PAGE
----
Cogenpower is first AIM listing of the year

The stock market bulls were relieved to see a recovery from yesterday’s lashing

It says a lot about the state of the stock market that the first AIM listing of the year took six weeks.

The honour went to Cogenpower, which picked a good day for its debut on the junior market. Shares in the Italian company, whose power plants provide cheaper, cleaner energy to nearby towns of up to 50,000 people, edged up 1p to 21p as it raised £1m, giving it a market valuation of £10m. 

Cogenpower’s listing coincided with that of Countryside, which joined the market with a £1bn price tag. Its chief executive Ian Sutcliffe admitted he was “exhausted” after floating the housebuilder against a backdrop of the most turbulent markets for years – albeit at a bottom of the range 225p. The shares ticked up 10p to 235p in grey market trading.

The stock market bulls were relieved to see a recovery from yesterday’s lashing as the FTSE 100 put on a late surge, soaring 170.63 points or 3.1 per cent to 5,707.60, with miners, banks and oil companies – those worst hit on Thursday – leading the charge. 

Among the beneficiaries was the embattled miner Anglo American, which leapt 58p or 18 per cent to 373.95p, while a bounce in the price of Brent crude helped BP up 22.25p or 7 per cent to 332.5p.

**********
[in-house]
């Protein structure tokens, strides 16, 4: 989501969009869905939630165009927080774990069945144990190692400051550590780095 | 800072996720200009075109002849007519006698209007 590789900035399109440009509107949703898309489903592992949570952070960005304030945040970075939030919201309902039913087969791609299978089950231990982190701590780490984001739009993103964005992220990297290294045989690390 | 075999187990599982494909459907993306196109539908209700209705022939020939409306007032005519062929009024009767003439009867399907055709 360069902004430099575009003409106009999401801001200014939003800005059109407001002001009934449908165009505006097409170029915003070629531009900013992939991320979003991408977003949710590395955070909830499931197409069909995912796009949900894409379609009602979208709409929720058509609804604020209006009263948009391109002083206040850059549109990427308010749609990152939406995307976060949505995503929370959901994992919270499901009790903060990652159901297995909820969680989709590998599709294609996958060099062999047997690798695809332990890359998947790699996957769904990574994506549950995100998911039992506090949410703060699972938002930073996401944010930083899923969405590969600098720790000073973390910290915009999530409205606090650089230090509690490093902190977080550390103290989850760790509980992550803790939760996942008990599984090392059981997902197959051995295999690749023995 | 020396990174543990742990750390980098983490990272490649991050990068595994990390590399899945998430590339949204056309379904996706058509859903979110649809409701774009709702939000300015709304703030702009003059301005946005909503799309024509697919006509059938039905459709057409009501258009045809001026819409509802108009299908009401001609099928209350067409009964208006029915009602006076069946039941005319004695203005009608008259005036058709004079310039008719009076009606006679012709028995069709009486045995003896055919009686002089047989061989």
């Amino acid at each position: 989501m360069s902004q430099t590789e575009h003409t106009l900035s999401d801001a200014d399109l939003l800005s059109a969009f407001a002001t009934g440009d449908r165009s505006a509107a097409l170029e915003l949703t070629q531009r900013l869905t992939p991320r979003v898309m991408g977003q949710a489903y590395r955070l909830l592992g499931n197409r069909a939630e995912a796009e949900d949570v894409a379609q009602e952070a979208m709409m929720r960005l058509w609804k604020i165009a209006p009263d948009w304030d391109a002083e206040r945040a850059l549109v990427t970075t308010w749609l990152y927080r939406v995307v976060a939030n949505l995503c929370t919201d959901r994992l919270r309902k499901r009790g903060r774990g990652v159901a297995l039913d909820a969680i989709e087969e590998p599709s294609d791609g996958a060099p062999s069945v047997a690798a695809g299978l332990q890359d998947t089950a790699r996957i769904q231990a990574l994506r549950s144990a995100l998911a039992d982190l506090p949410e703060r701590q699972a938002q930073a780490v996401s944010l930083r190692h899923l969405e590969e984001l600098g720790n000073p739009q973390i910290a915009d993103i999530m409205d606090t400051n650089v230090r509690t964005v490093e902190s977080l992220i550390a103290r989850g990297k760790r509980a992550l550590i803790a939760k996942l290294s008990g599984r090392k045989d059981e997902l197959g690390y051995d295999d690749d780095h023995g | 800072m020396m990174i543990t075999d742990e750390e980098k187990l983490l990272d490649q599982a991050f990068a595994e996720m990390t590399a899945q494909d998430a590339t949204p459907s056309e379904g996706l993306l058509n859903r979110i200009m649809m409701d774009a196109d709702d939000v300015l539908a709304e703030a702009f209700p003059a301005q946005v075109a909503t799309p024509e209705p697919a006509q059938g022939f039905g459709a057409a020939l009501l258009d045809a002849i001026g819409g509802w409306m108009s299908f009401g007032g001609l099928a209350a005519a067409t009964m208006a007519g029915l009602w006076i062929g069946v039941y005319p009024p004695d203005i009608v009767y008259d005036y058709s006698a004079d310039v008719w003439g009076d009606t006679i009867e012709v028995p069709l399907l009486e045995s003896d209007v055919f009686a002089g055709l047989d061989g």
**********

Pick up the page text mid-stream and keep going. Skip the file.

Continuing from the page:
Traders hung up on BT, which fell 2.2p to 448.25p as UBS downgraded it to “sell” after its £12.5bn EE takeover. The broker suggested the market is underestimating the risk of rising competition – with  Sky’s impending entry into the mobile market, Virgin Media’s expansion, and a potential merger of Vodafone and John Malone’s Liberty Global all possible threats.

SuperGroup clawed back early losses when its founder Julian Dunkerton sold £48m in shares at a discount to fund his divorce settlement. 

After diving as much as 10 per cent in early deals, bargain hunters snapped up the Superdry owner on the cheap and the shares finished down just 20p or 1.5 per cent at 1,309p.

Shares in AIM-listed mobile payments firm Monitise were nudged 0.17p higher to 1.85p even as half-year losses quadrupled to £211m, caused by a £167m write-down on the value of its older business.

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